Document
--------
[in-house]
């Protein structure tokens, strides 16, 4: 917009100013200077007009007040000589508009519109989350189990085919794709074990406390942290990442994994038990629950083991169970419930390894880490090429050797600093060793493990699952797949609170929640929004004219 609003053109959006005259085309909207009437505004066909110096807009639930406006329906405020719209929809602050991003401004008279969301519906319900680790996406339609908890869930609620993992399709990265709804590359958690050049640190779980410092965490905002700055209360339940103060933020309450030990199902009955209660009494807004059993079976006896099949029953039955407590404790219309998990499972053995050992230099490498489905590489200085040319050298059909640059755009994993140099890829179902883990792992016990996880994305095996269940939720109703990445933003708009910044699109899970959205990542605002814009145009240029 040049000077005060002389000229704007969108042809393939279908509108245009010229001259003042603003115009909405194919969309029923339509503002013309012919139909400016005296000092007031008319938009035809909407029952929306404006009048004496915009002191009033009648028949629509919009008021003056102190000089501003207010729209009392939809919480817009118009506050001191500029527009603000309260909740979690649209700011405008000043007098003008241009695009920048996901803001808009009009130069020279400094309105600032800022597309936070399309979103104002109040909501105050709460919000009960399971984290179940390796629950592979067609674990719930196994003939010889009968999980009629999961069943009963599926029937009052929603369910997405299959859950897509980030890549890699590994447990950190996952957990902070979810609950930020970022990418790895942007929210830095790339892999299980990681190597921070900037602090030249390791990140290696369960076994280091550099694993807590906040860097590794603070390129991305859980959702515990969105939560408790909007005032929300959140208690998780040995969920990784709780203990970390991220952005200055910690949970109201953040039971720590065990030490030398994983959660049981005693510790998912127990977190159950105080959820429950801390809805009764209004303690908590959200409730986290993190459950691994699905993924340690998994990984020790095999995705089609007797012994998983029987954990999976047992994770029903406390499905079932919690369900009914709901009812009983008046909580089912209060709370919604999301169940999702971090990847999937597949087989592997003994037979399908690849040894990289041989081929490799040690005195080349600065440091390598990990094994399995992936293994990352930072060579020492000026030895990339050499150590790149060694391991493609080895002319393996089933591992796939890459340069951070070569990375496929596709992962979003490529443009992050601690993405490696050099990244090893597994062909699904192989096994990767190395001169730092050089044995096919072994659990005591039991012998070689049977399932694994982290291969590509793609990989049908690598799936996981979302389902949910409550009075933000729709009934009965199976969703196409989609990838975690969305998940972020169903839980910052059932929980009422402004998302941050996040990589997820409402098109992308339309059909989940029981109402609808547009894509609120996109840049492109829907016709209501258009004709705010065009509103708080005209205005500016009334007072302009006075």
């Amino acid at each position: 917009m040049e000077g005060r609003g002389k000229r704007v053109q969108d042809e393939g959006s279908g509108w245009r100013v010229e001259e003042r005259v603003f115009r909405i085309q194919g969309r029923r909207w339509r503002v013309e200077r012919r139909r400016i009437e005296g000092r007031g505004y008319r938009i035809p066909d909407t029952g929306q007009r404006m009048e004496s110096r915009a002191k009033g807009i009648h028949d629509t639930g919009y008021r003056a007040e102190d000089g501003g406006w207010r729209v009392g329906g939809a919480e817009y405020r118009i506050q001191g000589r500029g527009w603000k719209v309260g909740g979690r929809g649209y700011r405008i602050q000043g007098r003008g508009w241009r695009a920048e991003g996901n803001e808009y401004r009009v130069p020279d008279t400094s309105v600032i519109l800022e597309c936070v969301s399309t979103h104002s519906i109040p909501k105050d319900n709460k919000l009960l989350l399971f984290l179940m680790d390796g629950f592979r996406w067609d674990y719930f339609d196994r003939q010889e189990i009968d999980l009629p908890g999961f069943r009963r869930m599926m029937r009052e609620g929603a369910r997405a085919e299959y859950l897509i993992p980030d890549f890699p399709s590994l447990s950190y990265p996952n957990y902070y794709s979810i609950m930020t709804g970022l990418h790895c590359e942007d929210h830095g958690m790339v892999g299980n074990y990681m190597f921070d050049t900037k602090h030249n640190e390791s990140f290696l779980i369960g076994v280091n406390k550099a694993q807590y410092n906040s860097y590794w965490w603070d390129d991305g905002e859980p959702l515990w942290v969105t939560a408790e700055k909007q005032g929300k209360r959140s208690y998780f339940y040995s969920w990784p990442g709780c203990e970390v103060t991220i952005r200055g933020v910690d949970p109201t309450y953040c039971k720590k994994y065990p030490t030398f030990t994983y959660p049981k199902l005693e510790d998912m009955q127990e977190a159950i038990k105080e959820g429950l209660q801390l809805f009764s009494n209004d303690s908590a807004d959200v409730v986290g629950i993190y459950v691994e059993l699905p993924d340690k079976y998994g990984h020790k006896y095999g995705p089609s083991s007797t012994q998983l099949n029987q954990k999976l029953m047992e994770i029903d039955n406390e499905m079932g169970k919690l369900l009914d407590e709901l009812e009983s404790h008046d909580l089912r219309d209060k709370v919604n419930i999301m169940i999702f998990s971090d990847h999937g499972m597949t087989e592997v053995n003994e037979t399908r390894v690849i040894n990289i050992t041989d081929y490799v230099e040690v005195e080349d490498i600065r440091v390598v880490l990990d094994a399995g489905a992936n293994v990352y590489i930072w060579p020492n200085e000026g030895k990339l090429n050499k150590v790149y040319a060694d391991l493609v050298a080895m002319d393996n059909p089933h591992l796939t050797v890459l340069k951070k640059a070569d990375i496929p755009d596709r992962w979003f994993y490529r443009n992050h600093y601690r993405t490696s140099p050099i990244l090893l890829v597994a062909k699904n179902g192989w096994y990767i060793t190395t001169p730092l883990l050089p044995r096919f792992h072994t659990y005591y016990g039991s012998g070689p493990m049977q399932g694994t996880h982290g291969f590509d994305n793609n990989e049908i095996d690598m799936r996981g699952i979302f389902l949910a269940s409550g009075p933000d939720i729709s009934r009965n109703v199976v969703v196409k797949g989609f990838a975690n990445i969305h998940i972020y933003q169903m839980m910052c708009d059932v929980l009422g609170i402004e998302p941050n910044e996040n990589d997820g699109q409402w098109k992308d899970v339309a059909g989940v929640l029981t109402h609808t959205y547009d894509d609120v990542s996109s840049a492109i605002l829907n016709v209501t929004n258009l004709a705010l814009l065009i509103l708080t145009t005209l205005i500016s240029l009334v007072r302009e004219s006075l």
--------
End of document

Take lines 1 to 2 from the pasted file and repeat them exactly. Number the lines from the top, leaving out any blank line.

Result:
[in-house]
């Protein structure tokens, strides 16, 4: 917009100013200077007009007040000589508009519109989350189990085919794709074990406390942290990442994994038990629950083991169970419930390894880490090429050797600093060793493990699952797949609170929640929004004219 609003053109959006005259085309909207009437505004066909110096807009639930406006329906405020719209929809602050991003401004008279969301519906319900680790996406339609908890869930609620993992399709990265709804590359958690050049640190779980410092965490905002700055209360339940103060933020309450030990199902009955209660009494807004059993079976006896099949029953039955407590404790219309998990499972053995050992230099490498489905590489200085040319050298059909640059755009994993140099890829179902883990792992016990996880994305095996269940939720109703990445933003708009910044699109899970959205990542605002814009145009240029 040049000077005060002389000229704007969108042809393939279908509108245009010229001259003042603003115009909405194919969309029923339509503002013309012919139909400016005296000092007031008319938009035809909407029952929306404006009048004496915009002191009033009648028949629509919009008021003056102190000089501003207010729209009392939809919480817009118009506050001191500029527009603000309260909740979690649209700011405008000043007098003008241009695009920048996901803001808009009009130069020279400094309105600032800022597309936070399309979103104002109040909501105050709460919000009960399971984290179940390796629950592979067609674990719930196994003939010889009968999980009629999961069943009963599926029937009052929603369910997405299959859950897509980030890549890699590994447990950190996952957990902070979810609950930020970022990418790895942007929210830095790339892999299980990681190597921070900037602090030249390791990140290696369960076994280091550099694993807590906040860097590794603070390129991305859980959702515990969105939560408790909007005032929300959140208690998780040995969920990784709780203990970390991220952005200055910690949970109201953040039971720590065990030490030398994983959660049981005693510790998912127990977190159950105080959820429950801390809805009764209004303690908590959200409730986290993190459950691994699905993924340690998994990984020790095999995705089609007797012994998983029987954990999976047992994770029903406390499905079932919690369900009914709901009812009983008046909580089912209060709370919604999301169940999702971090990847999937597949087989592997003994037979399908690849040894990289041989081929490799040690005195080349600065440091390598990990094994399995992936293994990352930072060579020492000026030895990339050499150590790149060694391991493609080895002319393996089933591992796939890459340069951070070569990375496929596709992962979003490529443009992050601690993405490696050099990244090893597994062909699904192989096994990767190395001169730092050089044995096919072994659990005591039991012998070689049977399932694994982290291969590509793609990989049908690598799936996981979302389902949910409550009075933000729709009934009965199976969703196409989609990838975690969305998940972020169903839980910052059932929980009422402004998302941050996040990589997820409402098109992308339309059909989940029981109402609808547009894509609120996109840049492109829907016709209501258009004709705010065009509103708080005209205005500016009334007072302009006075």